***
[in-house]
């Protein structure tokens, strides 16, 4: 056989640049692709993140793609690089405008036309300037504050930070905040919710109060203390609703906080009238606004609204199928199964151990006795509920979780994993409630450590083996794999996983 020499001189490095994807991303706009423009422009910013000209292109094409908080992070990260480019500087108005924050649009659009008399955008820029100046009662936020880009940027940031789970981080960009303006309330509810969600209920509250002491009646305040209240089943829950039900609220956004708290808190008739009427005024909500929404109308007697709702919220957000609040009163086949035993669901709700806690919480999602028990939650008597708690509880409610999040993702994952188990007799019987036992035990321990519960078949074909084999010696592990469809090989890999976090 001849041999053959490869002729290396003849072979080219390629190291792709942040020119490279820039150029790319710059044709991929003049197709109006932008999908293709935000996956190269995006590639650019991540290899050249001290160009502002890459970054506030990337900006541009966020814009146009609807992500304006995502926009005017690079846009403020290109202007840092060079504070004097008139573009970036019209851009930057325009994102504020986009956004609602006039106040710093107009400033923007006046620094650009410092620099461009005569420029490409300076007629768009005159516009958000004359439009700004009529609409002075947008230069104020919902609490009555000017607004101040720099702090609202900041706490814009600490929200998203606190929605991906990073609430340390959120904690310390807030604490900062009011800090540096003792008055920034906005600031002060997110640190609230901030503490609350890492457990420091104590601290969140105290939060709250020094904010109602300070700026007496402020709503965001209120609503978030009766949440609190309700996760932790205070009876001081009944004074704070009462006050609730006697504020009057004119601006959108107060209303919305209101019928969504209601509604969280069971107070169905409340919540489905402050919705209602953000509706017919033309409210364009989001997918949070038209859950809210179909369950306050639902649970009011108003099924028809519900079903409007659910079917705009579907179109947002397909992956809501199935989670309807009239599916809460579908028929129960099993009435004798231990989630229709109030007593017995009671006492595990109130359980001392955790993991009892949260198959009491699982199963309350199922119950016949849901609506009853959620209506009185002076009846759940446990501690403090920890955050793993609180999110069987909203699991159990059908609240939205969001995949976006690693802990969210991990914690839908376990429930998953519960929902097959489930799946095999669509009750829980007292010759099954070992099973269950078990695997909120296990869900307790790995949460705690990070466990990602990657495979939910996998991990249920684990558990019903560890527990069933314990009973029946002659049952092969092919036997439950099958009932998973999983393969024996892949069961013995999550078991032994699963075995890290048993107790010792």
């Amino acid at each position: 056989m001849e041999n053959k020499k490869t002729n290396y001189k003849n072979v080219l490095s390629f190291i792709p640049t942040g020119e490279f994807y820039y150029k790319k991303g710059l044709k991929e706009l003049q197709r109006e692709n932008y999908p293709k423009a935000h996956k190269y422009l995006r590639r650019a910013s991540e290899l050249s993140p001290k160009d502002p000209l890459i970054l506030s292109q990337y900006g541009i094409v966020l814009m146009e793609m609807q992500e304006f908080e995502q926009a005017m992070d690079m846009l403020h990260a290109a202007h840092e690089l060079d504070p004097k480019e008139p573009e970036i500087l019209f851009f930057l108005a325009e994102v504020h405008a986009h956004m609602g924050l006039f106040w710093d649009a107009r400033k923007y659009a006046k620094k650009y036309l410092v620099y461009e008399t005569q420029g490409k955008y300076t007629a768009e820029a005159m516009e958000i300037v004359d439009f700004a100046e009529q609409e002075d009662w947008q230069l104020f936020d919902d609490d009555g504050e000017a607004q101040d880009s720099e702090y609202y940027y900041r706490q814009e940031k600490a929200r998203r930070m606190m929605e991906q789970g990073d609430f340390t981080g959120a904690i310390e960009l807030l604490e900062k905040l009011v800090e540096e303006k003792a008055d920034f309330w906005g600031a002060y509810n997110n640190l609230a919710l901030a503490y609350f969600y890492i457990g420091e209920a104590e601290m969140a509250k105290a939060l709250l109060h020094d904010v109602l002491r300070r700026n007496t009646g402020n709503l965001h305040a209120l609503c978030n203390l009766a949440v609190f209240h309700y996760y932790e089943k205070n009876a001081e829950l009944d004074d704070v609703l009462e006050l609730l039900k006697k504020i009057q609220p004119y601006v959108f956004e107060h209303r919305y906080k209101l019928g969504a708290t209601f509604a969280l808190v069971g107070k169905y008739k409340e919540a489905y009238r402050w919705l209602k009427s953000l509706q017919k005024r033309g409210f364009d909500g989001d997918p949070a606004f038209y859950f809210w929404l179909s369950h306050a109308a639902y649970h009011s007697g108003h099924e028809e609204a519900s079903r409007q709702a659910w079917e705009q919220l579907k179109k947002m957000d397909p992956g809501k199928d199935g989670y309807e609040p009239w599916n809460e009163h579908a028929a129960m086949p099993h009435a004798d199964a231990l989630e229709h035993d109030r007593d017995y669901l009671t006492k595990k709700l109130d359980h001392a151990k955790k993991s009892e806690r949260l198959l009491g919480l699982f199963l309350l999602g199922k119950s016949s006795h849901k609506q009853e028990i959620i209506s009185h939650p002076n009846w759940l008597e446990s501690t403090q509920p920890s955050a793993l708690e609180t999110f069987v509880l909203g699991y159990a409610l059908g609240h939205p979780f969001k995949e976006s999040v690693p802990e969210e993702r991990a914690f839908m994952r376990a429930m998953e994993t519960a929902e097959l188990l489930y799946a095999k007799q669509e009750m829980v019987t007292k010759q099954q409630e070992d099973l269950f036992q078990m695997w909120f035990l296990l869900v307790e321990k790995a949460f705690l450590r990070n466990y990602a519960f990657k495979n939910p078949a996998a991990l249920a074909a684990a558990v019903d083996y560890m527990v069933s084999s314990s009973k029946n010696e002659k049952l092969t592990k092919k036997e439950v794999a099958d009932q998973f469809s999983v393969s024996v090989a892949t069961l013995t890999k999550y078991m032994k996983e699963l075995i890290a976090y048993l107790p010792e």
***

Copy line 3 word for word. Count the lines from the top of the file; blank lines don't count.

């Amino acid at each position: 056989m001849e041999n053959k020499k490869t002729n290396y001189k003849n072979v080219l490095s390629f190291i792709p640049t942040g020119e490279f994807y820039y150029k790319k991303g710059l044709k991929e706009l003049q197709r109006e692709n932008y999908p293709k423009a935000h996956k190269y422009l995006r590639r650019a910013s991540e290899l050249s993140p001290k160009d502002p000209l890459i970054l506030s292109q990337y900006g541009i094409v966020l814009m146009e793609m609807q992500e304006f908080e995502q926009a005017m992070d690079m846009l403020h990260a290109a202007h840092e690089l060079d504070p004097k480019e008139p573009e970036i500087l019209f851009f930057l108005a325009e994102v504020h405008a986009h956004m609602g924050l006039f106040w710093d649009a107009r400033k923007y659009a006046k620094k650009y036309l410092v620099y461009e008399t005569q420029g490409k955008y300076t007629a768009e820029a005159m516009e958000i300037v004359d439009f700004a100046e009529q609409e002075d009662w947008q230069l104020f936020d919902d609490d009555g504050e000017a607004q101040d880009s720099e702090y609202y940027y900041r706490q814009e940031k600490a929200r998203r930070m606190m929605e991906q789970g990073d609430f340390t981080g959120a904690i310390e960009l807030l604490e900062k905040l009011v800090e540096e303006k003792a008055d920034f309330w906005g600031a002060y509810n997110n640190l609230a919710l901030a503490y609350f969600y890492i457990g420091e209920a104590e601290m969140a509250k105290a939060l709250l109060h020094d904010v109602l002491r300070r700026n007496t009646g402020n709503l965001h305040a209120l609503c978030n203390l009766a949440v609190f209240h309700y996760y932790e089943k205070n009876a001081e829950l009944d004074d704070v609703l009462e006050l609730l039900k006697k504020i009057q609220p004119y601006v959108f956004e107060h209303r919305y906080k209101l019928g969504a708290t209601f509604a969280l808190v069971g107070k169905y008739k409340e919540a489905y009238r402050w919705l209602k009427s953000l509706q017919k005024r033309g409210f364009d909500g989001d997918p949070a606004f038209y859950f809210w929404l179909s369950h306050a109308a639902y649970h009011s007697g108003h099924e028809e609204a519900s079903r409007q709702a659910w079917e705009q919220l579907k179109k947002m957000d397909p992956g809501k199928d199935g989670y309807e609040p009239w599916n809460e009163h579908a028929a129960m086949p099993h009435a004798d199964a231990l989630e229709h035993d109030r007593d017995y669901l009671t006492k595990k709700l109130d359980h001392a151990k955790k993991s009892e806690r949260l198959l009491g919480l699982f199963l309350l999602g199922k119950s016949s006795h849901k609506q009853e028990i959620i209506s009185h939650p002076n009846w759940l008597e446990s501690t403090q509920p920890s955050a793993l708690e609180t999110f069987v509880l909203g699991y159990a409610l059908g609240h939205p979780f969001k995949e976006s999040v690693p802990e969210e993702r991990a914690f839908m994952r376990a429930m998953e994993t519960a929902e097959l188990l489930y799946a095999k007799q669509e009750m829980v019987t007292k010759q099954q409630e070992d099973l269950f036992q078990m695997w909120f035990l296990l869900v307790e321990k790995a949460f705690l450590r990070n466990y990602a519960f990657k495979n939910p078949a996998a991990l249920a074909a684990a558990v019903d083996y560890m527990v069933s084999s314990s009973k029946n010696e002659k049952l092969t592990k092919k036997e439950v794999a099958d009932q998973f469809s999983v393969s024996v090989a892949t069961l013995t890999k999550y078991m032994k996983e699963l075995i890290a976090y048993l107790p010792e």